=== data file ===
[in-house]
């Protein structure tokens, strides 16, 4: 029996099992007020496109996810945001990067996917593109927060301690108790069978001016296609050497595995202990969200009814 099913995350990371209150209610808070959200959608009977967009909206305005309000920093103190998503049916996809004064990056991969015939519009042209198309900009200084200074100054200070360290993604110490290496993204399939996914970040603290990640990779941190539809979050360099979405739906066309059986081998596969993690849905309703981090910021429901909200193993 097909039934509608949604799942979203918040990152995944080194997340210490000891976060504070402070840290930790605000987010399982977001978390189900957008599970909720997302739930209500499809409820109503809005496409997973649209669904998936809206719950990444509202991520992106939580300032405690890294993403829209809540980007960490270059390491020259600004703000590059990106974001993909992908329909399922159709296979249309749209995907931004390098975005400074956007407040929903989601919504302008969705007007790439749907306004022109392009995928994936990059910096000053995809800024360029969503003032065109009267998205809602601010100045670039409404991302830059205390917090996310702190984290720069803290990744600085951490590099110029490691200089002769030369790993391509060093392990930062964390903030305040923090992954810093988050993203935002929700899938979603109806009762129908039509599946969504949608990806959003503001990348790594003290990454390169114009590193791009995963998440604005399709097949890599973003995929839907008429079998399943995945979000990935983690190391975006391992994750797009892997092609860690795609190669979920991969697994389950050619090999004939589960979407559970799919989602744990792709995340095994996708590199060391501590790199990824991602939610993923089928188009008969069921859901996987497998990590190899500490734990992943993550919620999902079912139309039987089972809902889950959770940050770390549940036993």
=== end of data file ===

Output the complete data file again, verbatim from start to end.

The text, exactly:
[in-house]
């Protein structure tokens, strides 16, 4: 029996099992007020496109996810945001990067996917593109927060301690108790069978001016296609050497595995202990969200009814 099913995350990371209150209610808070959200959608009977967009909206305005309000920093103190998503049916996809004064990056991969015939519009042209198309900009200084200074100054200070360290993604110490290496993204399939996914970040603290990640990779941190539809979050360099979405739906066309059986081998596969993690849905309703981090910021429901909200193993 097909039934509608949604799942979203918040990152995944080194997340210490000891976060504070402070840290930790605000987010399982977001978390189900957008599970909720997302739930209500499809409820109503809005496409997973649209669904998936809206719950990444509202991520992106939580300032405690890294993403829209809540980007960490270059390491020259600004703000590059990106974001993909992908329909399922159709296979249309749209995907931004390098975005400074956007407040929903989601919504302008969705007007790439749907306004022109392009995928994936990059910096000053995809800024360029969503003032065109009267998205809602601010100045670039409404991302830059205390917090996310702190984290720069803290990744600085951490590099110029490691200089002769030369790993391509060093392990930062964390903030305040923090992954810093988050993203935002929700899938979603109806009762129908039509599946969504949608990806959003503001990348790594003290990454390169114009590193791009995963998440604005399709097949890599973003995929839907008429079998399943995945979000990935983690190391975006391992994750797009892997092609860690795609190669979920991969697994389950050619090999004939589960979407559970799919989602744990792709995340095994996708590199060391501590790199990824991602939610993923089928188009008969069921859901996987497998990590190899500490734990992943993550919620999902079912139309039987089972809902889950959770940050770390549940036993």